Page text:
Why learn Java?

Develop a passion for learning. If you do, you will never cease to grow.
Anthony J. D’Angelo

Working in technology for almost twenty years I have seen a lot of languages come and go. When I was in college at Iowa State University I learned C and C++. I then went on to learn some Visual Basic, PL/SQL, and a few others. Then my boss at the time asked me to work on a project using Java Servlets and JSPs. It was an easy transition for me. The background in C was helpful but more complicated. My personal recommendation for people is to start with Java.

Widely Used

According to the TIOBE Index for October 2018 Java is the number one language in use. So you would be learning something that is in the top position. Companies of all sizes use it. When I started using it Java it was new. After many years in the top position, they have grown it well and kept it relevant.


The skills you learn as a Java developer are applicable to many languages out there. C and C++ are quite similar to Java. C# is like a carbon copy of Java in many ways. So it can be a great starting point for your development career. I have worked with DMACC over the past couple of years on a program they now call Java Application Development Program. It is a great program that teaches people the basics of Java development. This can be helpful if you plan on going into development or are a Business Analyst or Quality Assurance professional that wants to learn more. These transferable skills are helpful.


I first learned how to develop C programs at Iowa State. C has some more confusing parts such as pointers. Lucky for us Java shields us from having to learn those things. One of my co-workers mentioned that C and C++ add a lot of complexity for a small amount of gain. According to this codementor post, “Java is a high level language, which means Java abstracts away (i.e. handles for you) most of the complex details of the machine (computer) such as memory management, etc.”


Learning Java opens the gate to many other languages and technologies. As you take your first step it will expose you to many things. As you build your skills look for opportunities to go in many directions. From many front-end technologies like the numerous JavaScript frameworks to back-end tools for the database, server, or message queues give you many options.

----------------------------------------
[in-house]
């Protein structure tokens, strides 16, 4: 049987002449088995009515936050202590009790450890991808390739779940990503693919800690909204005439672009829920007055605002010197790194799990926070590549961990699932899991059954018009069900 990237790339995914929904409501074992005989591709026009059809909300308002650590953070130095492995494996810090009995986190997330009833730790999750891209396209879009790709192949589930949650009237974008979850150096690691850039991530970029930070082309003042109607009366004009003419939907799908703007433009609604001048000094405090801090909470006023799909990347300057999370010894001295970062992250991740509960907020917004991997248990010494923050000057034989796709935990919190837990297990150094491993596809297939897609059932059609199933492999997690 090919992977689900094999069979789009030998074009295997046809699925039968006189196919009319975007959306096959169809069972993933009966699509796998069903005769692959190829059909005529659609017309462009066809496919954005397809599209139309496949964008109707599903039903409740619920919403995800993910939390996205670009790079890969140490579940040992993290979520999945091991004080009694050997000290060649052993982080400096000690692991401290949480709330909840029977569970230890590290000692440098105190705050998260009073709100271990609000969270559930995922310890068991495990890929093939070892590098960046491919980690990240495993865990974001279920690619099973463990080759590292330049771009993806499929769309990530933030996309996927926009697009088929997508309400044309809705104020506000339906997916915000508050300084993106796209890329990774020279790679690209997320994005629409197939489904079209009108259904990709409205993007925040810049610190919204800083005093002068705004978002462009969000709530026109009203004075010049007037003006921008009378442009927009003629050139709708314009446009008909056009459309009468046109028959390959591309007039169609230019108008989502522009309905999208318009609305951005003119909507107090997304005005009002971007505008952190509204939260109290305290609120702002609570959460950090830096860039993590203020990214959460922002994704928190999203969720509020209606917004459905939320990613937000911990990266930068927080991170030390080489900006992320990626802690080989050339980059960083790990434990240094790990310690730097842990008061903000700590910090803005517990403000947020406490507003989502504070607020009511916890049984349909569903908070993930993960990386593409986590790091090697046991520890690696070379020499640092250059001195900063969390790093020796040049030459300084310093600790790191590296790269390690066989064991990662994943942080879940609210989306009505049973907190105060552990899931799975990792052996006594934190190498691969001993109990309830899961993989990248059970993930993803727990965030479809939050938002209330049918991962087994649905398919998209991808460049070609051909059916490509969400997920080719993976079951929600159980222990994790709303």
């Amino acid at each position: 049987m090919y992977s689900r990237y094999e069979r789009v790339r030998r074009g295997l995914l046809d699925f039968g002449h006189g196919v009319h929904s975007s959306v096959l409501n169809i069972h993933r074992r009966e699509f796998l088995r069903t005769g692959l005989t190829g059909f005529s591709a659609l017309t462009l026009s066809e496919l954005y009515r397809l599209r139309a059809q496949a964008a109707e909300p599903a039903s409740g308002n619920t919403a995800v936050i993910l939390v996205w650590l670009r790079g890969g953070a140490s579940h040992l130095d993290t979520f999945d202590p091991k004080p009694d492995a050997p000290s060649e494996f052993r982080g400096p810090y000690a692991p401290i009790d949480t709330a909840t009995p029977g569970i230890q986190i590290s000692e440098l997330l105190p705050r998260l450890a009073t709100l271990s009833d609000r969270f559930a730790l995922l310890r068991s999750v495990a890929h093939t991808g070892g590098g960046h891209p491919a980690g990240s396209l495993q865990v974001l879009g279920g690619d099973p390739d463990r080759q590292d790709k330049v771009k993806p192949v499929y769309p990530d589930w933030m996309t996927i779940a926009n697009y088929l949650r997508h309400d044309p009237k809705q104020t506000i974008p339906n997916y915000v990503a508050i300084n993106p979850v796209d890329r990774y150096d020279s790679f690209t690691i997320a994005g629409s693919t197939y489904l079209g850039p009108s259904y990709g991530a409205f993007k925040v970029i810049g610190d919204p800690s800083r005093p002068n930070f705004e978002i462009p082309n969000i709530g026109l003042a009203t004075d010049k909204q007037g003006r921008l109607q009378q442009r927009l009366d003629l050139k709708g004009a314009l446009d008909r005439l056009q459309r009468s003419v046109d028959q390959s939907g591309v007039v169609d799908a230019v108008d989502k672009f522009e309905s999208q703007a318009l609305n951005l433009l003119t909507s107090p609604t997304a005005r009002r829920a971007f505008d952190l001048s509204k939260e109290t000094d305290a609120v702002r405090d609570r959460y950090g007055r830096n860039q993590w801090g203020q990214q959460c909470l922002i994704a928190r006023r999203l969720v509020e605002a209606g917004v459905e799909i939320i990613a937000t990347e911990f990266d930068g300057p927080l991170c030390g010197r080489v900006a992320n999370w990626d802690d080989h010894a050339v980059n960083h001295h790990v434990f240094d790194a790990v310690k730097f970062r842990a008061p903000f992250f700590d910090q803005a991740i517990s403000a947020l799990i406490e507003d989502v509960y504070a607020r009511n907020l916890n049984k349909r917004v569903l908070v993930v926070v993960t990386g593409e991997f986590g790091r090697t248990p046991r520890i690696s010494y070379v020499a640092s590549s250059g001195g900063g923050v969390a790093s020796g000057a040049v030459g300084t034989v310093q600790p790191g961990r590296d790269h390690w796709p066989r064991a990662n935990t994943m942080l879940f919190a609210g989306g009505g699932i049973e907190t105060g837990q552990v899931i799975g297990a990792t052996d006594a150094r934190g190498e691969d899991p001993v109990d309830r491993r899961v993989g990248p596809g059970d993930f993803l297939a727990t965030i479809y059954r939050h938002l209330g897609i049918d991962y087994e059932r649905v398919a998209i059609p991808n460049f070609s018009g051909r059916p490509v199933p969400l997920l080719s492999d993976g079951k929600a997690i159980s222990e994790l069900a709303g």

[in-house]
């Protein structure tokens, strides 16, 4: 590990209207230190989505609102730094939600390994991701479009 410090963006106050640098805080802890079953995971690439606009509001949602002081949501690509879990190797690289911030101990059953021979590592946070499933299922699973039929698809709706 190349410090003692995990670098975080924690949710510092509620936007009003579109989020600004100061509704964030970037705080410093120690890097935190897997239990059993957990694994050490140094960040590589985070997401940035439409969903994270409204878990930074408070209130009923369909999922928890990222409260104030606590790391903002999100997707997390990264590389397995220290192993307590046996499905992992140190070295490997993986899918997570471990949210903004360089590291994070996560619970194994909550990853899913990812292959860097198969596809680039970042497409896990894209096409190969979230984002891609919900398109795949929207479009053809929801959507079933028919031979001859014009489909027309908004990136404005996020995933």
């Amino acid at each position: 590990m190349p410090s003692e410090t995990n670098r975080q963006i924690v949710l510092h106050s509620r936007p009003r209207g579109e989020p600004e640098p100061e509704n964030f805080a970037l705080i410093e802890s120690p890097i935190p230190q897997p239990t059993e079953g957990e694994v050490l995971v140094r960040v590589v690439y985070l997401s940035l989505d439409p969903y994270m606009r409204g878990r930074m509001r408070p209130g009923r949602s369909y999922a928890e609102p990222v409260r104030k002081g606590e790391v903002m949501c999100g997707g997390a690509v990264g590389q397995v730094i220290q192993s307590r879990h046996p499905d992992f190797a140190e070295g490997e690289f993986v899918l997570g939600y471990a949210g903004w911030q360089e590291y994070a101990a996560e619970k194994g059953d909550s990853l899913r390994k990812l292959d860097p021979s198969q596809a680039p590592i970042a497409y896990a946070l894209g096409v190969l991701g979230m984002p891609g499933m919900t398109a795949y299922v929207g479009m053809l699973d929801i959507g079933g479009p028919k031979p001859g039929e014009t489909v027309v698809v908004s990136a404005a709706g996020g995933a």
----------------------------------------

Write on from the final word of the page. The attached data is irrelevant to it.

Joining the Java community you will be part of over 9 million Java developers worldwide according to this article from CodingNomads. “The growth and success of any programming languages depend on its community of developers eager to share knowledge. Without this support system, a language simply wouldn’t survive.” There are user groups in many cities around the world. Online there is a myriad of resources to turn to when you get in a jam.

Rich API

I started with Java back in the early 2000s. The versions I used first were 1.2,1.3, and 1.4. Over the years the API has grown to a healthy state where it is today. On Fossbytes they describe the Rich API this way: “Java programming language’s Rich API can be listed among the main reasons behind its success. Couple it with a wide set of tools supported by Java’s open source ecosystem and you’ve got just about everything you’ll need while working with Java.” That succinctly describes the API Java has developed over the years.

These are just a few reasons you should learn Java. Perhaps you are thinking about adding a new skill for professional reasons or would just like to play around. I can’t think of a reason not to learn Java. After poking around codebases for almost twenty years what would you expect me to say!

Originally posted on MyITCareerCoach.com